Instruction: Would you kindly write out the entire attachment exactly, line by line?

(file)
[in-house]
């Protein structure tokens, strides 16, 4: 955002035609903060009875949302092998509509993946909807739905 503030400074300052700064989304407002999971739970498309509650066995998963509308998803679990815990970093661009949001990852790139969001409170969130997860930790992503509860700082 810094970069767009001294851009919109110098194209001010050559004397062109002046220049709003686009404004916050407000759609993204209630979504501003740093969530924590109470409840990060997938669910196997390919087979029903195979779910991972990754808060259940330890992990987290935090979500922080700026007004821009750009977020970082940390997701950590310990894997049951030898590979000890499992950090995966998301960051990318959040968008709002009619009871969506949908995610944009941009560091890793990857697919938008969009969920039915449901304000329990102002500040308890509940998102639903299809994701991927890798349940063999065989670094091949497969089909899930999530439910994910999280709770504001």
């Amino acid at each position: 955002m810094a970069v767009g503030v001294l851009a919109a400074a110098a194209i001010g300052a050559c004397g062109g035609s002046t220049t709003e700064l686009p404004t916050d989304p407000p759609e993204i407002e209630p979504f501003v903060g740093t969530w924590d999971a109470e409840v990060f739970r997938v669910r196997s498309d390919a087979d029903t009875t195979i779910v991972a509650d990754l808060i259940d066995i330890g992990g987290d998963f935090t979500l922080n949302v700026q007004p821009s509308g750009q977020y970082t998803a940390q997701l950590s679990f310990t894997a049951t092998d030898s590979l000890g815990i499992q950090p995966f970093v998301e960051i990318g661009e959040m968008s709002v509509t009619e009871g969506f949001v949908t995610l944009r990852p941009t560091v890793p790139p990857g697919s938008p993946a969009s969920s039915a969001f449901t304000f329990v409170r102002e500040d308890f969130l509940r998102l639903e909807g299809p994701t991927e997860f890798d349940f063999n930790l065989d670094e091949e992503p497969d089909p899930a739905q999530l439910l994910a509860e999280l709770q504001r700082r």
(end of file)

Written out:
[in-house]
């Protein structure tokens, strides 16, 4: 955002035609903060009875949302092998509509993946909807739905 503030400074300052700064989304407002999971739970498309509650066995998963509308998803679990815990970093661009949001990852790139969001409170969130997860930790992503509860700082 810094970069767009001294851009919109110098194209001010050559004397062109002046220049709003686009404004916050407000759609993204209630979504501003740093969530924590109470409840990060997938669910196997390919087979029903195979779910991972990754808060259940330890992990987290935090979500922080700026007004821009750009977020970082940390997701950590310990894997049951030898590979000890499992950090995966998301960051990318959040968008709002009619009871969506949908995610944009941009560091890793990857697919938008969009969920039915449901304000329990102002500040308890509940998102639903299809994701991927890798349940063999065989670094091949497969089909899930999530439910994910999280709770504001």
């Amino acid at each position: 955002m810094a970069v767009g503030v001294l851009a919109a400074a110098a194209i001010g300052a050559c004397g062109g035609s002046t220049t709003e700064l686009p404004t916050d989304p407000p759609e993204i407002e209630p979504f501003v903060g740093t969530w924590d999971a109470e409840v990060f739970r997938v669910r196997s498309d390919a087979d029903t009875t195979i779910v991972a509650d990754l808060i259940d066995i330890g992990g987290d998963f935090t979500l922080n949302v700026q007004p821009s509308g750009q977020y970082t998803a940390q997701l950590s679990f310990t894997a049951t092998d030898s590979l000890g815990i499992q950090p995966f970093v998301e960051i990318g661009e959040m968008s709002v509509t009619e009871g969506f949001v949908t995610l944009r990852p941009t560091v890793p790139p990857g697919s938008p993946a969009s969920s039915a969001f449901t304000f329990v409170r102002e500040d308890f969130l509940r998102l639903e909807g299809p994701t991927e997860f890798d349940f063999n930790l065989d670094e091949e992503p497969d089909p899930a739905q999530l439910l994910a509860e999280l709770q504001r700082r």